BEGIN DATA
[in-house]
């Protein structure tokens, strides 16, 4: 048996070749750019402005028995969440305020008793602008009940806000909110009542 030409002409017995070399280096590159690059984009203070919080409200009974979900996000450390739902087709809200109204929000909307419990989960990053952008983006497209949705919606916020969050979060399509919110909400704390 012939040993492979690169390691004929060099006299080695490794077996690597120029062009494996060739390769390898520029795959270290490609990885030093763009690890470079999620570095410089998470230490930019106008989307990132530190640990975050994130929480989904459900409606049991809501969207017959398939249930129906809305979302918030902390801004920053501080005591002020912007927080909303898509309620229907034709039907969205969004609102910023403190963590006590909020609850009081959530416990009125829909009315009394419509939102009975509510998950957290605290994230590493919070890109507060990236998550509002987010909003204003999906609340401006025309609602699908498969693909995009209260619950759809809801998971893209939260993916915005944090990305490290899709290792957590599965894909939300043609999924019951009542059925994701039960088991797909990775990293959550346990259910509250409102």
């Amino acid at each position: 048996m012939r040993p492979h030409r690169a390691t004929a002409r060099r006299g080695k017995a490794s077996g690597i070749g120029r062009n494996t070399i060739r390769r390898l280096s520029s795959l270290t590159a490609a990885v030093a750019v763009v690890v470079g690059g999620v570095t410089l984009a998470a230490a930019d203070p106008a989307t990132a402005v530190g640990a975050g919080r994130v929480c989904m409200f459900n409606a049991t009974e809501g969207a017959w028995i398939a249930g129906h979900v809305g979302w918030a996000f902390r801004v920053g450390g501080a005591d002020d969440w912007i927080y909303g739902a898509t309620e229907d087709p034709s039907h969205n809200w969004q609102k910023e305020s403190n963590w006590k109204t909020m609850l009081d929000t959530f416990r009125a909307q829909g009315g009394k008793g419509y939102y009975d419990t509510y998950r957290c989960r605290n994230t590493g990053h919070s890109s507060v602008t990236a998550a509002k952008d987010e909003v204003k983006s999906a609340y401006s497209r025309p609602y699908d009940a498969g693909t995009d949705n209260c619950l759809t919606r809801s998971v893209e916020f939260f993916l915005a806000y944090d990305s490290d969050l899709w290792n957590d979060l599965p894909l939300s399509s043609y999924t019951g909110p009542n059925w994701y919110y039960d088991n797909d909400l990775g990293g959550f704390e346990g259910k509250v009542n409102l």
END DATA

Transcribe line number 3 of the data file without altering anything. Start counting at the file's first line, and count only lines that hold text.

């Amino acid at each position: 048996m012939r040993p492979h030409r690169a390691t004929a002409r060099r006299g080695k017995a490794s077996g690597i070749g120029r062009n494996t070399i060739r390769r390898l280096s520029s795959l270290t590159a490609a990885v030093a750019v763009v690890v470079g690059g999620v570095t410089l984009a998470a230490a930019d203070p106008a989307t990132a402005v530190g640990a975050g919080r994130v929480c989904m409200f459900n409606a049991t009974e809501g969207a017959w028995i398939a249930g129906h979900v809305g979302w918030a996000f902390r801004v920053g450390g501080a005591d002020d969440w912007i927080y909303g739902a898509t309620e229907d087709p034709s039907h969205n809200w969004q609102k910023e305020s403190n963590w006590k109204t909020m609850l009081d929000t959530f416990r009125a909307q829909g009315g009394k008793g419509y939102y009975d419990t509510y998950r957290c989960r605290n994230t590493g990053h919070s890109s507060v602008t990236a998550a509002k952008d987010e909003v204003k983006s999906a609340y401006s497209r025309p609602y699908d009940a498969g693909t995009d949705n209260c619950l759809t919606r809801s998971v893209e916020f939260f993916l915005a806000y944090d990305s490290d969050l899709w290792n957590d979060l599965p894909l939300s399509s043609y999924t019951g909110p009542n059925w994701y919110y039960d088991n797909d909400l990775g990293g959550f704390e346990g259910k509250v009542n409102l």